4. Once you are comfortable with having turned your idea into a research problem, follow Steps 1 - 4 to further develop it into a research paper.

Courtesy: Robert V. Labaree, University of Southern California Libraries

References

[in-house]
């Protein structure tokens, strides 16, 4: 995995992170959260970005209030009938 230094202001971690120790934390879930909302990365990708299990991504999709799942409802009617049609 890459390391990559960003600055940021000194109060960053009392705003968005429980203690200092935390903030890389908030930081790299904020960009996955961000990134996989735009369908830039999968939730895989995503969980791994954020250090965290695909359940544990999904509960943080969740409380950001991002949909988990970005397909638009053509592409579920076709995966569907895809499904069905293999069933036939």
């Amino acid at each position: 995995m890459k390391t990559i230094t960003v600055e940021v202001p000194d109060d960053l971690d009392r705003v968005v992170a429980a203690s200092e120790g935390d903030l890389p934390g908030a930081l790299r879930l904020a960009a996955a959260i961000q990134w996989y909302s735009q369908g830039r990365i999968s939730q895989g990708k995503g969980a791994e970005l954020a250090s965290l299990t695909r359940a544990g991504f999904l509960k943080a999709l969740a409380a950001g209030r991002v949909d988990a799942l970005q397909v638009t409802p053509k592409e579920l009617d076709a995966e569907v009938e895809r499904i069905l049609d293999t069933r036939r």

Alderman, Jim. "Choosing a Research Topic." Beginning Library and Information Systems Strategies. Paper 17. Jacksonville, FL: University of North Florida Digital Commons, 2014; Alvesson, Mats and Jörgen Sandberg. Constructing Research Questions: Doing Interesting Research. London: Sage, 2013; Chapter 2: Choosing a Research Topic. Adrian R. Eley.Becoming a Successful Early Career Researcher. New York: Routledge, 2012; Answering the Question. Academic Skills Centre. University of Canberra; Brainstorming. Department of English Writing Guide. George Mason University; Brainstorming. The Writing Center. University of North Carolina; Chapter 1: Research and the Research Problem. Nicholas Walliman.Your Research Project: Designing and Planning Your Work. 3rd edition. Thousand Oaks, CA: Sage Publications, 2011; Choosing a Topic. The Writing Lab and The OWL. Purdue University;  Coming Up With Your Topic. Institute for Writing Rhetoric. Dartmouth College; How To Write a Thesis Statement. Writing Tutorial Services, Center for Innovative Teaching and Learning. Indiana University; Identify Your Question. Start Your Research. University Library, University of California, Santa Cruz; The Process of Writing a Research Paper. Department of History. Trent University; Trochim, William M.K. Problem Formulation. Research Methods Knowledge Base. 2006.